#OnThisDay in 1956, the author of Ellen’s Diary talked about Prince Edward Island’s summer coming to a close, mechanization in farming, and how some Island farmers were still holding on to traditional methods.
“Now the clouds we send our dreams sailing upon are August’s. They moved quietly today on a sunny sea of blue above the gleen-clad hilltops, great liners of smokey down, with a bit of austerity in their rigging an ominent edge of Autumn, it seemed. But not yet are we content to let Summer go. ‘Once the haying’s over’ one of the family said today noting the blackbirds in a flock gleaning tidbits of insects in a shorn hay hayland, ‘well, they days are noticeably shorter by then’ and her smile was wistful, ‘whether or not we like to acknowledge it, the heart of the summer is spent.’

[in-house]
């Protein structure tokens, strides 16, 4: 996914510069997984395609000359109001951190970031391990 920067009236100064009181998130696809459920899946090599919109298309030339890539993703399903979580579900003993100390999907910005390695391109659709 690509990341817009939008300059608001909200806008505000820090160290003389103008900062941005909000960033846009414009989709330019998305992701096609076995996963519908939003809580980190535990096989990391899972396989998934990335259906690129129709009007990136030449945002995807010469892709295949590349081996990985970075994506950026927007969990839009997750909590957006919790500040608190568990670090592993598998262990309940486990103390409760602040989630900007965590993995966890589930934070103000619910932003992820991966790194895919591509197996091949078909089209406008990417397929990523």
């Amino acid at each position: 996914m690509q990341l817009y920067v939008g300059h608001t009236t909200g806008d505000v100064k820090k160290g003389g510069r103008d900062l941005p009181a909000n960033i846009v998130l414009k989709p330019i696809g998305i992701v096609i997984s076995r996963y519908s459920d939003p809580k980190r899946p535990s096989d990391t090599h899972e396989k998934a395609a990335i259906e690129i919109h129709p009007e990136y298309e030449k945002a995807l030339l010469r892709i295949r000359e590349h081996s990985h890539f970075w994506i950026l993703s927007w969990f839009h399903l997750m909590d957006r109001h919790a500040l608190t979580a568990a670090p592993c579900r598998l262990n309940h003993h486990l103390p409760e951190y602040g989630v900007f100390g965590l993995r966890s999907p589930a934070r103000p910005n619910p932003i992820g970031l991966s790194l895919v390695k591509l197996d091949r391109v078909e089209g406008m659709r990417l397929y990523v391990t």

‘Folks can commence then to store their fuel-wood’ another offered, thoughts evidently going on to envision the deserted lawns and verandahs, the closed doors, and hearthfires once more kept bright.
Today was still summer. We kept jealously every hour sunny and warm and breeze-fanned. It was pleasantly warm for the workers, for Rob in the field building the great loads of hay, for the younger farmer in the closeness of a mow at the storing.
‘There’s no exceptional call for cooling drinks this haying.’ Jeanie said. Not a hot day- just warm, this one. And in the fields the hay making to a nicety for the farmers. And away in far places of the countryside, a dreamy haze of season veiling the hills.
…‘With machinery now to help, the haying is certainly much easier done than once,’ we commented remembering more toilsome days at it though nonetheless sweet. ‘The changes there have been!’
‘We still have an old mare in the lift- no change there.’ another chuckled. No, no change there. The hose still beats out a regular path along field or yard, retarding so far the march of progress at Alderlea it is true but keeping for our sake this nice item of old at the haying.”